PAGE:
A Portrait of the Arts Agency as Neo-Victorian

Author: O'Brien, Tom

Publication Year:

Media Type: Periodical (article)



The author outlines his vision for an ideal National Endowment for the Arts (NEA). He believes that it should be focused on art, as its charter demands, but strongly promoting arts education in the schools with a renewed emphasis on arts education that is needed more now than ever.

When the NEA was founded in 1965, it was not focused on arts education, but on helping to support professional artists. Since that time, program budgets for arts in schools have been slashed dramatically or eliminated altogether. In more recent years, the NEA has turned its attention to funding arts education projects. However, the author admits that research and experience indicate that these NEA-sponsored projects are inadequate and cannot substitute for the presence of full-time, on-site arts educators delivering regular instruction in the schools. Thus, the author claims that the NEA policy regarding arts education can be seen only as problematic.

Given the upcoming (2002) process of the agencys reauthorization, the author says that now would be a fine time to re-examine the NEAs focus. O'Brien offers three suggestions:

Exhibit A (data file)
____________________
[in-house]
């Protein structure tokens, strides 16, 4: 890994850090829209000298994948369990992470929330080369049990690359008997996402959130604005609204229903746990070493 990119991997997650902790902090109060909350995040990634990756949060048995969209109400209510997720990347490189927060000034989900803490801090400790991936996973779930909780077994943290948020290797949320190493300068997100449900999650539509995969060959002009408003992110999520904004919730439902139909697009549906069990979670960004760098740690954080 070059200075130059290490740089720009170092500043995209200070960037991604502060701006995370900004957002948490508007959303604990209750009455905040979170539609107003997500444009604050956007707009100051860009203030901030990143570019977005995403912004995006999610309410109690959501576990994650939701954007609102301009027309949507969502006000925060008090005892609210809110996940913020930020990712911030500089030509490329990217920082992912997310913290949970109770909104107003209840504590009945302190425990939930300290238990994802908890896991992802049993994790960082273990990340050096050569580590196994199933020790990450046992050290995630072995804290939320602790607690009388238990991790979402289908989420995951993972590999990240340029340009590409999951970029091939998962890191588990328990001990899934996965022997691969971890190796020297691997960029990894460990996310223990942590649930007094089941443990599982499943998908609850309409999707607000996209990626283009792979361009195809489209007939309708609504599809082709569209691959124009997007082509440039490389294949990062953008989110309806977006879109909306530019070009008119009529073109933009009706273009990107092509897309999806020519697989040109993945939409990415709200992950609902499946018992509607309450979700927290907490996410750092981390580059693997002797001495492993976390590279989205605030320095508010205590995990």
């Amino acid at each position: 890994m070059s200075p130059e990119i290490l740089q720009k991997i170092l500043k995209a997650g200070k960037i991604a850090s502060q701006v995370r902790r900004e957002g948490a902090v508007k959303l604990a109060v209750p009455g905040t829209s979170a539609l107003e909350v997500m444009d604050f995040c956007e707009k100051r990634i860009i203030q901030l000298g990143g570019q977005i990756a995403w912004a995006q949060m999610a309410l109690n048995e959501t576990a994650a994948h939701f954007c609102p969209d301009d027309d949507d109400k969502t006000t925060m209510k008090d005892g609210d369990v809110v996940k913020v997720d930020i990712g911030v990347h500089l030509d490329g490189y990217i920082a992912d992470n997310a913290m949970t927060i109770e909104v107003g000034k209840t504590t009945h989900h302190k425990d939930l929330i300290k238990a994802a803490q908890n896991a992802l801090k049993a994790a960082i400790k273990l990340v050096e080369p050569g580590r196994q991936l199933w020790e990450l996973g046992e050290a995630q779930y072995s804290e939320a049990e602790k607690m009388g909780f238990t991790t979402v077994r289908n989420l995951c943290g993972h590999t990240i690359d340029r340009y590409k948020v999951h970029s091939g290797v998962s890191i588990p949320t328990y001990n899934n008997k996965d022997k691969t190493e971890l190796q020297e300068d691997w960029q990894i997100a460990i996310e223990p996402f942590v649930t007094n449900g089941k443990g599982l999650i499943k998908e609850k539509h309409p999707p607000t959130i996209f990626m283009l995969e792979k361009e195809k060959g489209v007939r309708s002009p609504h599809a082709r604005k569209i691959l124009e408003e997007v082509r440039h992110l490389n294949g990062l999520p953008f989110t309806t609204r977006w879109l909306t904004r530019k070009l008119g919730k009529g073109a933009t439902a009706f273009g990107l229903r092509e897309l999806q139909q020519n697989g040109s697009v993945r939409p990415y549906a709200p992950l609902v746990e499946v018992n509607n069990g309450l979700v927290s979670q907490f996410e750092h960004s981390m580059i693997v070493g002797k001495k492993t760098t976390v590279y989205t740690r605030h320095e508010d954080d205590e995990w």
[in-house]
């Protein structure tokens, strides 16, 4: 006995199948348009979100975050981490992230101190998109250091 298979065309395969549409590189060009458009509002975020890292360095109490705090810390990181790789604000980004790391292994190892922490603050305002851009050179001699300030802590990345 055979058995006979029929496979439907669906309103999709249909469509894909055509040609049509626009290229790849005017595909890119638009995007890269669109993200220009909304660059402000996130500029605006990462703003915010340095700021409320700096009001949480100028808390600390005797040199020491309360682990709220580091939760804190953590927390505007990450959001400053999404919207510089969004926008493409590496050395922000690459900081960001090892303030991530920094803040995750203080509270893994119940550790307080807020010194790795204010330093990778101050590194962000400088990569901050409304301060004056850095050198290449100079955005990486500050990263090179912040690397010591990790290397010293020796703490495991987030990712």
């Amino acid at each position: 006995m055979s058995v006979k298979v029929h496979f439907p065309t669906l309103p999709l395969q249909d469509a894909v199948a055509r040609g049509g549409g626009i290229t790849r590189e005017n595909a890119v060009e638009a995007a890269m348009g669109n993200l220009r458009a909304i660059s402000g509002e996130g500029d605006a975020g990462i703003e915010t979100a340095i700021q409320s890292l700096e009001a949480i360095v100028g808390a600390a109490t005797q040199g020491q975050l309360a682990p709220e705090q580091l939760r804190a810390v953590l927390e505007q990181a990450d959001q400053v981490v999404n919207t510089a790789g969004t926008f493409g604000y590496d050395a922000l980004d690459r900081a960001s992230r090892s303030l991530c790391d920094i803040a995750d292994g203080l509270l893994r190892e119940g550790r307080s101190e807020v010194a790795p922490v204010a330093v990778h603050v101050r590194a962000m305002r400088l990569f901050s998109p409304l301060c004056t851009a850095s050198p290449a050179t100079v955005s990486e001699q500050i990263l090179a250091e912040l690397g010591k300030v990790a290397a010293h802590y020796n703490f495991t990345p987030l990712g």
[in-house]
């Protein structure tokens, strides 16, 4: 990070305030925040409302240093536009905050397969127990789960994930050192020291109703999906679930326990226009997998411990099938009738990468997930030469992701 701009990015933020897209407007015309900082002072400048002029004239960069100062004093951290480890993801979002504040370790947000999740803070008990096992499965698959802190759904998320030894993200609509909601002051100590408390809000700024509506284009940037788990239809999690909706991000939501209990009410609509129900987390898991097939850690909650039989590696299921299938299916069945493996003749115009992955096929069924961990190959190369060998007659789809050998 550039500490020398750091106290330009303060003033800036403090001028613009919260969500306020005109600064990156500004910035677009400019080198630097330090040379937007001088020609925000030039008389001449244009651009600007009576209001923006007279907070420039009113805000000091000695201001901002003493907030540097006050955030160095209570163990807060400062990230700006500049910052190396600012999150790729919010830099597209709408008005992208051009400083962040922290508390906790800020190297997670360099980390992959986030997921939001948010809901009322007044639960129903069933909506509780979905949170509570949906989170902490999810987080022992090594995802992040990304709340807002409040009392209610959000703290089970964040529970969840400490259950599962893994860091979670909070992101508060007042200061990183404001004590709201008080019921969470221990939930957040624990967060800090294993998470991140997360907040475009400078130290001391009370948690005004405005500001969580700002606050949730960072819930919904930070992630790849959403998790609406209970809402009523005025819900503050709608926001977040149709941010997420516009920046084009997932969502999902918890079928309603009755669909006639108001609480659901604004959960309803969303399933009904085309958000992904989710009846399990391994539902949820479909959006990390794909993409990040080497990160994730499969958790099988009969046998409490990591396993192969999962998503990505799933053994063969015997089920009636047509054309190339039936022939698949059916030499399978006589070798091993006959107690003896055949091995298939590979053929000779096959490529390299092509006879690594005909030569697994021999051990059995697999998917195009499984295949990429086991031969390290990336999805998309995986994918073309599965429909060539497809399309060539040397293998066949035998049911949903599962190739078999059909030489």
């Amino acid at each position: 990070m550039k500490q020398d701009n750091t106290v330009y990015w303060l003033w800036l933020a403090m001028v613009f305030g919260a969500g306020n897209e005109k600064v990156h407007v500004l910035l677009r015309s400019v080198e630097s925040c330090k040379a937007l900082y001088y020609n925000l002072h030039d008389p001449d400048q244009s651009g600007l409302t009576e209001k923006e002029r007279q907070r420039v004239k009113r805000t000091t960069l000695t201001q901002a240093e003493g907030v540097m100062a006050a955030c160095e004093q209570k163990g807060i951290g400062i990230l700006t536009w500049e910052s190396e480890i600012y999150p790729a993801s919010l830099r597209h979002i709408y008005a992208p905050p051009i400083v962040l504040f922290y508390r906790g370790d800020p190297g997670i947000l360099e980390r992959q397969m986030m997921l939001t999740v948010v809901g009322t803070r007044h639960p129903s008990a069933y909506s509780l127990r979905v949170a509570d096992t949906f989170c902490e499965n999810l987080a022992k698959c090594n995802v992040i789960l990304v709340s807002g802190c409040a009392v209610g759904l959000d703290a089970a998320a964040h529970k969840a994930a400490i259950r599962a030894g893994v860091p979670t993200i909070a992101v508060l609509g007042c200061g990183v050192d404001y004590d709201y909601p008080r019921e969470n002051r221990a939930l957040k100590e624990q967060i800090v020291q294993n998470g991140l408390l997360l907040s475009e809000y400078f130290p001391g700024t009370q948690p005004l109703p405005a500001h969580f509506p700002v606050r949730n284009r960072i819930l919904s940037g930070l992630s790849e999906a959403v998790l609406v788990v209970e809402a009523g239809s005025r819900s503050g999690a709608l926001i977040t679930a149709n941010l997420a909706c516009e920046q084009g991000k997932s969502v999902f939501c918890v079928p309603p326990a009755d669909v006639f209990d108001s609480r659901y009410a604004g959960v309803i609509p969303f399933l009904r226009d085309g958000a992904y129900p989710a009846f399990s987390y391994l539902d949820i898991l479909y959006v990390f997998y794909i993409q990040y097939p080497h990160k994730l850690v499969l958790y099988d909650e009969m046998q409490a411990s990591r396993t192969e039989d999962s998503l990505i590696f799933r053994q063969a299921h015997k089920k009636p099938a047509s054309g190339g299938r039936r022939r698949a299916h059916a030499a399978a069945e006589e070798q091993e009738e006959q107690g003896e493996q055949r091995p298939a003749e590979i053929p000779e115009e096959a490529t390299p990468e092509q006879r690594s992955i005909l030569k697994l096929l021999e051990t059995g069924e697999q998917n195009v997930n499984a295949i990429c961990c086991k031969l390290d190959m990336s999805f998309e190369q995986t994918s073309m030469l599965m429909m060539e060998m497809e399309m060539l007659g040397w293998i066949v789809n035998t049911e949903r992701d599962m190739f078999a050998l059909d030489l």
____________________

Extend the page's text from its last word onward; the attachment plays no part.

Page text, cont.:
1. Focus on elite standards and populist access rather than elite access and populist standards.
  2. Leave support of the avant-garde to the private sector.
  3. Focus efforts in K-12 arts education on the promotion of curricular-based instruction in the schools led by qualified teachers.

In closing, O'Brien writes:

Together, these three suggestions give the NEA a reasonable role in education while clarifying where specific responsibilities for leadership, delivery, and funding for arts education really lie.

Arts & Intersections:

Categories: Funding


Series Title: Arts Education Policy Review

Edition: Volume 103, Number 1






Name: Heldref Publications

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